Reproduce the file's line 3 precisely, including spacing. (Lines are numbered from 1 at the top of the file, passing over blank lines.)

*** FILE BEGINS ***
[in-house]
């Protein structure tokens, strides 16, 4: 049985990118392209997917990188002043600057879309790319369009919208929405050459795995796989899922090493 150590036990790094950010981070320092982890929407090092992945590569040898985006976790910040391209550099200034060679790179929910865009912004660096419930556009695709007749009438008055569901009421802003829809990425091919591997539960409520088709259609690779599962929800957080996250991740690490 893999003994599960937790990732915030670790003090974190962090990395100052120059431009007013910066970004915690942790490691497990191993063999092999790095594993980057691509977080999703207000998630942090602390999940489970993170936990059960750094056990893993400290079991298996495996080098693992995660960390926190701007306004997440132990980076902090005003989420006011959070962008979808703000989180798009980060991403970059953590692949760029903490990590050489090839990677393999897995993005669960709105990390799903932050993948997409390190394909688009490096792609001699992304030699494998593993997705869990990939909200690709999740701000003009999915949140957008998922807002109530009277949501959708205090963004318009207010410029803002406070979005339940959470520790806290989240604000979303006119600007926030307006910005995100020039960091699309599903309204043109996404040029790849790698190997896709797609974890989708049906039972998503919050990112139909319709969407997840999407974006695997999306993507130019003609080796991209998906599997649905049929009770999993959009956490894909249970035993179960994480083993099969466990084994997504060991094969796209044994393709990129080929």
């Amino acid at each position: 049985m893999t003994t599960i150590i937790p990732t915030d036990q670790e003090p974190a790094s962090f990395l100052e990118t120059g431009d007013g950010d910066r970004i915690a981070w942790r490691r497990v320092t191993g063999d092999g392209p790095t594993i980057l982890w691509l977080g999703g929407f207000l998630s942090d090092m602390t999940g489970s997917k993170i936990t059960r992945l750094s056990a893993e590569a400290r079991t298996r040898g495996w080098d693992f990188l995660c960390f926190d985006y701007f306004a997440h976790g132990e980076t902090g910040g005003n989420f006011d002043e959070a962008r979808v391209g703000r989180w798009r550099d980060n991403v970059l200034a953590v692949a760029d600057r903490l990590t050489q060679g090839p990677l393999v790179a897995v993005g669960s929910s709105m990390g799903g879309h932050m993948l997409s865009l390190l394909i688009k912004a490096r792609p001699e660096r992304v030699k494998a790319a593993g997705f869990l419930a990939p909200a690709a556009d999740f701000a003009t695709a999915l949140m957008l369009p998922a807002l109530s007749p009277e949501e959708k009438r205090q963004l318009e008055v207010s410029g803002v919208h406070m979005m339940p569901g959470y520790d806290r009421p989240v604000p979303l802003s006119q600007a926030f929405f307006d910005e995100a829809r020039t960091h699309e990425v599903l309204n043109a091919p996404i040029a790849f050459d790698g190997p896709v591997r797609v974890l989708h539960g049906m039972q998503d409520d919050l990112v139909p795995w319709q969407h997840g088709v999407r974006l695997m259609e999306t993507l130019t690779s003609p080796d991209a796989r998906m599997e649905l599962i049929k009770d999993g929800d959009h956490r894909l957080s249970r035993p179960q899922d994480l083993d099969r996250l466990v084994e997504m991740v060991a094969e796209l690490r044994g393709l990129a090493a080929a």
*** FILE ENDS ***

């Amino acid at each position: 049985m893999t003994t599960i150590i937790p990732t915030d036990q670790e003090p974190a790094s962090f990395l100052e990118t120059g431009d007013g950010d910066r970004i915690a981070w942790r490691r497990v320092t191993g063999d092999g392209p790095t594993i980057l982890w691509l977080g999703g929407f207000l998630s942090d090092m602390t999940g489970s997917k993170i936990t059960r992945l750094s056990a893993e590569a400290r079991t298996r040898g495996w080098d693992f990188l995660c960390f926190d985006y701007f306004a997440h976790g132990e980076t902090g910040g005003n989420f006011d002043e959070a962008r979808v391209g703000r989180w798009r550099d980060n991403v970059l200034a953590v692949a760029d600057r903490l990590t050489q060679g090839p990677l393999v790179a897995v993005g669960s929910s709105m990390g799903g879309h932050m993948l997409s865009l390190l394909i688009k912004a490096r792609p001699e660096r992304v030699k494998a790319a593993g997705f869990l419930a990939p909200a690709a556009d999740f701000a003009t695709a999915l949140m957008l369009p998922a807002l109530s007749p009277e949501e959708k009438r205090q963004l318009e008055v207010s410029g803002v919208h406070m979005m339940p569901g959470y520790d806290r009421p989240v604000p979303l802003s006119q600007a926030f929405f307006d910005e995100a829809r020039t960091h699309e990425v599903l309204n043109a091919p996404i040029a790849f050459d790698g190997p896709v591997r797609v974890l989708h539960g049906m039972q998503d409520d919050l990112v139909p795995w319709q969407h997840g088709v999407r974006l695997m259609e999306t993507l130019t690779s003609p080796d991209a796989r998906m599997e649905l599962i049929k009770d999993g929800d959009h956490r894909l957080s249970r035993p179960q899922d994480l083993d099969r996250l466990v084994e997504m991740v060991a094969e796209l690490r044994g393709l990129a090493a080929a």